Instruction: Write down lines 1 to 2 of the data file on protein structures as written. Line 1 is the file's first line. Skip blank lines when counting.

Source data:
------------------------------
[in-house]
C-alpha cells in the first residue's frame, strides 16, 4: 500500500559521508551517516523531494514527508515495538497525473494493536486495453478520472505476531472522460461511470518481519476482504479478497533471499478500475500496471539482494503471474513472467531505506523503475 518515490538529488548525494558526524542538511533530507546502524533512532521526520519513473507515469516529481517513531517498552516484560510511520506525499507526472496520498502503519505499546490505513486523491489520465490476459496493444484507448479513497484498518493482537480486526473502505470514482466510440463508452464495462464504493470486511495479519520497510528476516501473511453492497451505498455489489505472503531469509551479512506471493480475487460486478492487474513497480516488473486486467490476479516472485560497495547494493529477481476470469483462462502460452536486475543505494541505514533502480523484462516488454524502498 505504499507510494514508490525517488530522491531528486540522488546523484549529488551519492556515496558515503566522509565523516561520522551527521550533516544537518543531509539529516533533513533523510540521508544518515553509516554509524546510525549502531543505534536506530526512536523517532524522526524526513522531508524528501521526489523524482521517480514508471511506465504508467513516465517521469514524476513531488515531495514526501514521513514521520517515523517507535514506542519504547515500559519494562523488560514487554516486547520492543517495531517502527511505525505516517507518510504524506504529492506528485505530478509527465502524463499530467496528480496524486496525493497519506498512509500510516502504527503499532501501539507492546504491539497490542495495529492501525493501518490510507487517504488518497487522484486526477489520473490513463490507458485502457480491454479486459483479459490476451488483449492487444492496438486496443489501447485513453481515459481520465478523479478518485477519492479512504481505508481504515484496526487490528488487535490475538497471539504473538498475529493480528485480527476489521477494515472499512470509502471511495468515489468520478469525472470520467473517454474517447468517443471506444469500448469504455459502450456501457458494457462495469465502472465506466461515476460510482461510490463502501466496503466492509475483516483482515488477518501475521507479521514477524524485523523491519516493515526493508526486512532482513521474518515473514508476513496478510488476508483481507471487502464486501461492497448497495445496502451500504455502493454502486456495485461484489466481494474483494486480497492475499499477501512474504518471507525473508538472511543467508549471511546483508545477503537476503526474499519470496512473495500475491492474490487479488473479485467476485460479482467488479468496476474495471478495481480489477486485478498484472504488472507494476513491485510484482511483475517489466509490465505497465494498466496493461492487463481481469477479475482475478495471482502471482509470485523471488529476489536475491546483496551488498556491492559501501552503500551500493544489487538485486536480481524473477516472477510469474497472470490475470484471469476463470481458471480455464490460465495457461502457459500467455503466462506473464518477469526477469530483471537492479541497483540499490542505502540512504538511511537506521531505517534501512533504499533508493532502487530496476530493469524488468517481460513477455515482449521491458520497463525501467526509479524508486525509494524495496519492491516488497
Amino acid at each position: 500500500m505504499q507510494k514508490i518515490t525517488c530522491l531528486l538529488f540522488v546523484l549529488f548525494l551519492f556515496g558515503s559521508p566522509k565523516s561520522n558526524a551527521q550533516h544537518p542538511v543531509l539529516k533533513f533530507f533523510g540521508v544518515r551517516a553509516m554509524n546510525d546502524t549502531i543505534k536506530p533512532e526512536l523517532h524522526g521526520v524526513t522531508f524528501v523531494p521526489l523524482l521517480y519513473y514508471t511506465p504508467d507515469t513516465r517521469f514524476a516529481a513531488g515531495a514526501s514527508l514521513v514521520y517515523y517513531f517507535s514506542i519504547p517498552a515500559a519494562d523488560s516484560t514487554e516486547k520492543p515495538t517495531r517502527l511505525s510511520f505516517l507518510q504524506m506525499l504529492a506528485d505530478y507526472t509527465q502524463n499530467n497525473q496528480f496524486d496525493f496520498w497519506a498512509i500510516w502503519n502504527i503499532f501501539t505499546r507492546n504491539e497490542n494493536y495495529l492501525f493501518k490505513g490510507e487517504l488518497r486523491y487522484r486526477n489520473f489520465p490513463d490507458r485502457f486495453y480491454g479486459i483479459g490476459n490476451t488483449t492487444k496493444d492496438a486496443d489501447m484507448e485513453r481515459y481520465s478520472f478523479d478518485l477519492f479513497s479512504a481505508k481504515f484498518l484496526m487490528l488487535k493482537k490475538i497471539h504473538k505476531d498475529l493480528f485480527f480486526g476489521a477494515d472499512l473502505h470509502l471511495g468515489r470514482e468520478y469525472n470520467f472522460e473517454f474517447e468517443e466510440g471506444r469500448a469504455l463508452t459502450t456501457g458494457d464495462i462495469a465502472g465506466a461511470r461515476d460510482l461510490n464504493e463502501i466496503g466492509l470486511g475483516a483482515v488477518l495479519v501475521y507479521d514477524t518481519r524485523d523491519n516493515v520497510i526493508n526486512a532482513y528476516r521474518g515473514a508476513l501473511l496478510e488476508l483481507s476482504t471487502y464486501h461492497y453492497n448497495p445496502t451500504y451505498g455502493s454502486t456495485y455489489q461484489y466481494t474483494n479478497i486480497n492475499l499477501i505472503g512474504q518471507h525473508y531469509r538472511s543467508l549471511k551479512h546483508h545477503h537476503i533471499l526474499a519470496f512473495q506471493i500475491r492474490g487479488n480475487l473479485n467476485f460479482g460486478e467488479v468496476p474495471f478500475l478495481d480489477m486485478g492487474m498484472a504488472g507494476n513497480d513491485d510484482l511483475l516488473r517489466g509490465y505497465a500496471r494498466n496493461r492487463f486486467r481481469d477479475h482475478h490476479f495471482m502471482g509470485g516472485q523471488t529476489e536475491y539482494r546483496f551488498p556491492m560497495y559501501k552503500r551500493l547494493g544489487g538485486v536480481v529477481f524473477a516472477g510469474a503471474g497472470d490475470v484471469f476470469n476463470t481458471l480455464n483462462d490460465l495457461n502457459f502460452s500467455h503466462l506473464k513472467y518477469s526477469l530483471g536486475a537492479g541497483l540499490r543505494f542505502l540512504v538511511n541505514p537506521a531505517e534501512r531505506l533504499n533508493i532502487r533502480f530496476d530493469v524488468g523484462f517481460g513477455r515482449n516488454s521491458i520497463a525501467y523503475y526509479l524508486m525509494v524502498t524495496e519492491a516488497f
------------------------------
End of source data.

[in-house]
C-alpha cells in the first residue's frame, strides 16, 4: 500500500559521508551517516523531494514527508515495538497525473494493536486495453478520472505476531472522460461511470518481519476482504479478497533471499478500475500496471539482494503471474513472467531505506523503475 518515490538529488548525494558526524542538511533530507546502524533512532521526520519513473507515469516529481517513531517498552516484560510511520506525499507526472496520498502503519505499546490505513486523491489520465490476459496493444484507448479513497484498518493482537480486526473502505470514482466510440463508452464495462464504493470486511495479519520497510528476516501473511453492497451505498455489489505472503531469509551479512506471493480475487460486478492487474513497480516488473486486467490476479516472485560497495547494493529477481476470469483462462502460452536486475543505494541505514533502480523484462516488454524502498 505504499507510494514508490525517488530522491531528486540522488546523484549529488551519492556515496558515503566522509565523516561520522551527521550533516544537518543531509539529516533533513533523510540521508544518515553509516554509524546510525549502531543505534536506530526512536523517532524522526524526513522531508524528501521526489523524482521517480514508471511506465504508467513516465517521469514524476513531488515531495514526501514521513514521520517515523517507535514506542519504547515500559519494562523488560514487554516486547520492543517495531517502527511505525505516517507518510504524506504529492506528485505530478509527465502524463499530467496528480496524486496525493497519506498512509500510516502504527503499532501501539507492546504491539497490542495495529492501525493501518490510507487517504488518497487522484486526477489520473490513463490507458485502457480491454479486459483479459490476451488483449492487444492496438486496443489501447485513453481515459481520465478523479478518485477519492479512504481505508481504515484496526487490528488487535490475538497471539504473538498475529493480528485480527476489521477494515472499512470509502471511495468515489468520478469525472470520467473517454474517447468517443471506444469500448469504455459502450456501457458494457462495469465502472465506466461515476460510482461510490463502501466496503466492509475483516483482515488477518501475521507479521514477524524485523523491519516493515526493508526486512532482513521474518515473514508476513496478510488476508483481507471487502464486501461492497448497495445496502451500504455502493454502486456495485461484489466481494474483494486480497492475499499477501512474504518471507525473508538472511543467508549471511546483508545477503537476503526474499519470496512473495500475491492474490487479488473479485467476485460479482467488479468496476474495471478495481480489477486485478498484472504488472507494476513491485510484482511483475517489466509490465505497465494498466496493461492487463481481469477479475482475478495471482502471482509470485523471488529476489536475491546483496551488498556491492559501501552503500551500493544489487538485486536480481524473477516472477510469474497472470490475470484471469476463470481458471480455464490460465495457461502457459500467455503466462506473464518477469526477469530483471537492479541497483540499490542505502540512504538511511537506521531505517534501512533504499533508493532502487530496476530493469524488468517481460513477455515482449521491458520497463525501467526509479524508486525509494524495496519492491516488497